2. Examine how much price rotation there is around a level (and don’t forget the elbows)
  3. Take a look at historical price action to see if the level makes sense
  4. Repeat the process to find the next major support and resistance levels
  5. If you are really stuck, then switch to a line graph

Look for the Next Major Support and Resistance Levels

You don’t have to draw every single S/R level on your chart. That will drive you freakin’ nuts.

…kinda like having too many indicators on your chart.

All those lines will talk you out of good trades.

But a few good lines will give you clarity.

So draw just one support level below the current price level and one resistance level above. Don’t be too concerned about being exact at this point.

Just draw it in a place that makes sense to you right now. We will optimize it in the next step.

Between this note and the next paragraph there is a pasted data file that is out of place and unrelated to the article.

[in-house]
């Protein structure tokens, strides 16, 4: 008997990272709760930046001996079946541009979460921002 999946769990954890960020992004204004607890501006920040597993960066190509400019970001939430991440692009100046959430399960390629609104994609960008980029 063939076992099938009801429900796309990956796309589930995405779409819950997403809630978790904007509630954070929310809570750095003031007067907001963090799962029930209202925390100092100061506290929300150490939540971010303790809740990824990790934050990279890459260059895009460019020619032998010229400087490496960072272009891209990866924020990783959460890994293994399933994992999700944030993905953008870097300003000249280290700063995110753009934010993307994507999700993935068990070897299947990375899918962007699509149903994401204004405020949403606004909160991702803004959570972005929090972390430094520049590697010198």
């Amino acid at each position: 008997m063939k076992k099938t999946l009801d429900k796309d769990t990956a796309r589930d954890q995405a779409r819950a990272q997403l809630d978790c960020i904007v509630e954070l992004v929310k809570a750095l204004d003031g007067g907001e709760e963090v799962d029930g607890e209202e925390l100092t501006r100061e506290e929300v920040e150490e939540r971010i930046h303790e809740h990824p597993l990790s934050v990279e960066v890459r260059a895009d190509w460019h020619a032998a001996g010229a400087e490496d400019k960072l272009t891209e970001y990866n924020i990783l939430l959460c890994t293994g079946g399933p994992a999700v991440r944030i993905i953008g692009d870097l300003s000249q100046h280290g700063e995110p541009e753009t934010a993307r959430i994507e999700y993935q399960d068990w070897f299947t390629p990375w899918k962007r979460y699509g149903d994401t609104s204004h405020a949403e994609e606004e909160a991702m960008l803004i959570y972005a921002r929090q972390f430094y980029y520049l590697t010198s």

Here’s an example…

Remember that you are looking for a major support level and a major resistance level.

Here’s how to tell if it’s a major level…

Examine How Much Price Rotation There is Around a Level (and Respect the Elbows)

Now that you have drawn two (and only two) lines on your chart, it’s time to examine if those lines are positioned in the best possible place on your chart.

The easiest way to figure this out is to see how many times price has hit this line. You will usually have to adjust your line a little so it hits as many points as possible, above and below your line.

In the example above, I think that both lines are drawn in a good location. Price hits those lines from the top and bottom several times, showing that they are significant levels.

Price might break your line more times than you are comfortable with. Occasional big breaks can be OK. Sometimes price just needs to break out of the zone for a bit, to clear out existing orders.

One such pattern to watch for is the “elbow.”

What the heck is an elbow?